The plantar fascia is a connective band of tissue linking the heel with the toes. Since it is located on the bottom of the foot and is constantly used while standing, walking, running, and jumping, it may become torn, irritated, and swollen from overuse. The medical term for this condition is plantar fasciitis and it is the most common form of heel pain. Pain from plantar fasciitis is usually at its worst first thing in the morning after the plantar fascia has tightened overnight. After walking around and warming the body up, the pain typically subsides only to return later in the day. Because it can be caused by walking, running, and doing repetitive movements, plantar fasciitis has been nicknamed policeman’s heel, runner’s heel, and tennis heel. People who are elderly, obese, or work on their feet all day are more susceptible to acquiring this condition. Additionally, people who have high arches, flat fleet, or certain medical conditions are more at risk. Podiatrists have extensive experience and several effective methods for treating plantar fasciitis because it is so common. If you believe you have this condition, it is advised to make an appointment with a podiatrist who can provide a proper diagnosis, followed by starting correct treatment techniques.
Plantar fasciitis can be very painful and inconvenient. If you are experiencing heel pain or symptoms of plantar fasciitis, contact one of our podiatrists from PA Foot & Ankle Associates. Our doctors can provide the care you need to keep you pain-free and on your feet.
What Is Plantar Fasciitis?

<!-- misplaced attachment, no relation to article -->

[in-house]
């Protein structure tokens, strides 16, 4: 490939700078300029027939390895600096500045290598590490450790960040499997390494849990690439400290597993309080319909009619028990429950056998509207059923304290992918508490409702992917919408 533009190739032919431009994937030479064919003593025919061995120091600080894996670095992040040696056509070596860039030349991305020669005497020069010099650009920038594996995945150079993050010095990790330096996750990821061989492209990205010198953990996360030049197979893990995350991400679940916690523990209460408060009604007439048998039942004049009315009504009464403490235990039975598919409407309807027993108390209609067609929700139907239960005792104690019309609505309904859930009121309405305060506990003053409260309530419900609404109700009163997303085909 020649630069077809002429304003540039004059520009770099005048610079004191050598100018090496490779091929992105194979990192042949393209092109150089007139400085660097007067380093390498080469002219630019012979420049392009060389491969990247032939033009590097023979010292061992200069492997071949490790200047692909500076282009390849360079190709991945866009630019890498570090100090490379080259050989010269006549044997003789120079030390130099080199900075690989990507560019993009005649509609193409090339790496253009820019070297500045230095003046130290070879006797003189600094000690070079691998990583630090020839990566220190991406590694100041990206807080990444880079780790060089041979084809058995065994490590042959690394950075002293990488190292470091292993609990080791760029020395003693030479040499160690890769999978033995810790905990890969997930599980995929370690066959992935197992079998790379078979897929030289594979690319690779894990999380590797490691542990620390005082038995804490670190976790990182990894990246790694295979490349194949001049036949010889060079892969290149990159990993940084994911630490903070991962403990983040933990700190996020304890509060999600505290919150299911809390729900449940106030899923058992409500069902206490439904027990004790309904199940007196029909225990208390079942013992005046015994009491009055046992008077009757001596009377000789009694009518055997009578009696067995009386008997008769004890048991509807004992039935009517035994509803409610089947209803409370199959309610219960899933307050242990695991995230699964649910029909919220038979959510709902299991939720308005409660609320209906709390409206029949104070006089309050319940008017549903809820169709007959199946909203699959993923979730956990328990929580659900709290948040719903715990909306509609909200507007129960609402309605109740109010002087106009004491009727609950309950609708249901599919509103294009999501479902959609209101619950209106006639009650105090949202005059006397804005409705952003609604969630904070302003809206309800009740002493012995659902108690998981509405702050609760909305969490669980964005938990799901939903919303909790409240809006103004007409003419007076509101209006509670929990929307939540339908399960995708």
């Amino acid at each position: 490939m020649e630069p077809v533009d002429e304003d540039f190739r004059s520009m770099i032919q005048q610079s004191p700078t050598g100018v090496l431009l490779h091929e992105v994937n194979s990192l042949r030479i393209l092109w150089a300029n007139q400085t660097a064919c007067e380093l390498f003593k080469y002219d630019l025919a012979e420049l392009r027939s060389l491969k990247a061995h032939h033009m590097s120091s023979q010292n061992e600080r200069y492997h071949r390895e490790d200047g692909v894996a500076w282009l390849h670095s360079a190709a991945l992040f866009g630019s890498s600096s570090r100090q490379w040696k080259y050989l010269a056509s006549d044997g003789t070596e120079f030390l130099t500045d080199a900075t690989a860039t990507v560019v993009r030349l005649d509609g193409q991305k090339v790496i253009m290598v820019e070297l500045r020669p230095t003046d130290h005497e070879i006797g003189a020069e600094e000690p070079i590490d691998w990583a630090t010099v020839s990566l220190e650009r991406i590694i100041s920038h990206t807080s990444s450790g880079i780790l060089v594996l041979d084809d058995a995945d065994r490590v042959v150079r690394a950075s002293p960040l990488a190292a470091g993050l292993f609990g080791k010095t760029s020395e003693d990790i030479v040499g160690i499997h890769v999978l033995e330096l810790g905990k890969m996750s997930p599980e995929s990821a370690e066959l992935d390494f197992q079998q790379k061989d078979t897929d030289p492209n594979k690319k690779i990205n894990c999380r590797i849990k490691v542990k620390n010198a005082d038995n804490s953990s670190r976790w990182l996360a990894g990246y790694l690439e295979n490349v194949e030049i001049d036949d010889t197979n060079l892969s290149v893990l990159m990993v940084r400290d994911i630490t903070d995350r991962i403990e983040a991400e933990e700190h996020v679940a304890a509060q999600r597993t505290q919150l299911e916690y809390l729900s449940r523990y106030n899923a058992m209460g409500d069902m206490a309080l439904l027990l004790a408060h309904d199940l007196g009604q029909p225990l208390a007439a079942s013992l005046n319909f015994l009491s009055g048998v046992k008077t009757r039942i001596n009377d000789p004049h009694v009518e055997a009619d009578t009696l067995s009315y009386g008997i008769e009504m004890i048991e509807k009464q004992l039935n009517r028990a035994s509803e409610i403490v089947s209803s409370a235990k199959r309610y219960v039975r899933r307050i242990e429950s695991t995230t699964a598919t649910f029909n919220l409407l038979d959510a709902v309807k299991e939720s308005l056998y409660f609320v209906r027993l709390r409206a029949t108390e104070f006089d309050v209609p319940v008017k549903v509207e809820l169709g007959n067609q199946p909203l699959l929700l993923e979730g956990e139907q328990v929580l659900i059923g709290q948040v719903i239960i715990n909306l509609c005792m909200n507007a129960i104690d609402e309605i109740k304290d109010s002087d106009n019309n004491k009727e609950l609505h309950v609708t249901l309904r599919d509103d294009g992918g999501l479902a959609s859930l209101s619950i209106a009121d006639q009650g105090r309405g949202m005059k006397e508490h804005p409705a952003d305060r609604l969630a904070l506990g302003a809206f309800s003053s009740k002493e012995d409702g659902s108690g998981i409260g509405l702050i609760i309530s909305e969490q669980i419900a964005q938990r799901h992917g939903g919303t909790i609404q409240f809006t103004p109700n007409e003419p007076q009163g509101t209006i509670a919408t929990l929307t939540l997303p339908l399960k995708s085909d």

Plantar fasciitis is the inflammation of the thick band of tissue that runs along the bottom of your foot, known as the plantar fascia, and causes mild to severe heel pain.
What Causes Plantar Fasciitis?
- Excessive running
- Non-supportive shoes
- Repeated stretching and tearing of the plantar fascia
How Can It Be Treated?
- Conservative measures – anti-inflammatories, ice packs, stretching exercises, physical therapy, orthotic devices
- Shockwave therapy – sound waves are sent to the affected area to facilitate healing and are usually used for chronic cases of plantar fasciitis
- Surgery – usually only used as a last resort when all else fails. The plantar fascia can be surgically detached from the heel
While very treatable, plantar fasciitis is definitely not something that should be ignored. Especially in severe cases, speaking to your doctor right away is highly recommended to avoid complications and severe heel pain. Your podiatrist can work with you to provide the appropriate treatment options tailored to your condition.
If you have any questions please feel free to contact one of our offices located in Pennsylvania . We offer the newest diagnostic and treatment technologies for all your foot and ankle needs.